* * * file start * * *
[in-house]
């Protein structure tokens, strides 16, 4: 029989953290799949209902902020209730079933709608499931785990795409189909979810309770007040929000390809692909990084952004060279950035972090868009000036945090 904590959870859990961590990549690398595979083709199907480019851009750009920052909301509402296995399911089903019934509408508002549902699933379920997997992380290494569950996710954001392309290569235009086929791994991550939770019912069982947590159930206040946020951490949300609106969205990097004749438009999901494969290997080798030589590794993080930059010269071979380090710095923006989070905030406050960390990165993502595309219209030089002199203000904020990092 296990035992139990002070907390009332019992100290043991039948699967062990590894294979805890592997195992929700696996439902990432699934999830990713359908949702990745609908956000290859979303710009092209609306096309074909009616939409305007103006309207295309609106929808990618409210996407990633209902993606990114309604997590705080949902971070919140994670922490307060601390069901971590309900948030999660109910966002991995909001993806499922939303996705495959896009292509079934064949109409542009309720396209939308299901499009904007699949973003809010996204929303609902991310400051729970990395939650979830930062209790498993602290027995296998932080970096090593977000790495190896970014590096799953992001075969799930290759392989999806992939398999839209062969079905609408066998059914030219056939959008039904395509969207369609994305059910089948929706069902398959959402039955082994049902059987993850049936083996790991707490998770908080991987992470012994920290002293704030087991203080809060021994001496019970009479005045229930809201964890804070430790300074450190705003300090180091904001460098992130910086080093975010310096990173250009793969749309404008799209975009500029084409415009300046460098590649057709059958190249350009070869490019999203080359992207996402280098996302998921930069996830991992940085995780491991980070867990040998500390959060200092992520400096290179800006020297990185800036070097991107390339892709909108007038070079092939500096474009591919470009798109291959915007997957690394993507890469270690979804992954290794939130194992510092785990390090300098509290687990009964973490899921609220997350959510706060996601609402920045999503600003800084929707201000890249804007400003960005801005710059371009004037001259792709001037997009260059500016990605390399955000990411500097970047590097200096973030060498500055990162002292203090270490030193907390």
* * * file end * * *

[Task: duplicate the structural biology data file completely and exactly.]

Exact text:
[in-house]
């Protein structure tokens, strides 16, 4: 029989953290799949209902902020209730079933709608499931785990795409189909979810309770007040929000390809692909990084952004060279950035972090868009000036945090 904590959870859990961590990549690398595979083709199907480019851009750009920052909301509402296995399911089903019934509408508002549902699933379920997997992380290494569950996710954001392309290569235009086929791994991550939770019912069982947590159930206040946020951490949300609106969205990097004749438009999901494969290997080798030589590794993080930059010269071979380090710095923006989070905030406050960390990165993502595309219209030089002199203000904020990092 296990035992139990002070907390009332019992100290043991039948699967062990590894294979805890592997195992929700696996439902990432699934999830990713359908949702990745609908956000290859979303710009092209609306096309074909009616939409305007103006309207295309609106929808990618409210996407990633209902993606990114309604997590705080949902971070919140994670922490307060601390069901971590309900948030999660109910966002991995909001993806499922939303996705495959896009292509079934064949109409542009309720396209939308299901499009904007699949973003809010996204929303609902991310400051729970990395939650979830930062209790498993602290027995296998932080970096090593977000790495190896970014590096799953992001075969799930290759392989999806992939398999839209062969079905609408066998059914030219056939959008039904395509969207369609994305059910089948929706069902398959959402039955082994049902059987993850049936083996790991707490998770908080991987992470012994920290002293704030087991203080809060021994001496019970009479005045229930809201964890804070430790300074450190705003300090180091904001460098992130910086080093975010310096990173250009793969749309404008799209975009500029084409415009300046460098590649057709059958190249350009070869490019999203080359992207996402280098996302998921930069996830991992940085995780491991980070867990040998500390959060200092992520400096290179800006020297990185800036070097991107390339892709909108007038070079092939500096474009591919470009798109291959915007997957690394993507890469270690979804992954290794939130194992510092785990390090300098509290687990009964973490899921609220997350959510706060996601609402920045999503600003800084929707201000890249804007400003960005801005710059371009004037001259792709001037997009260059500016990605390399955000990411500097970047590097200096973030060498500055990162002292203090270490030193907390």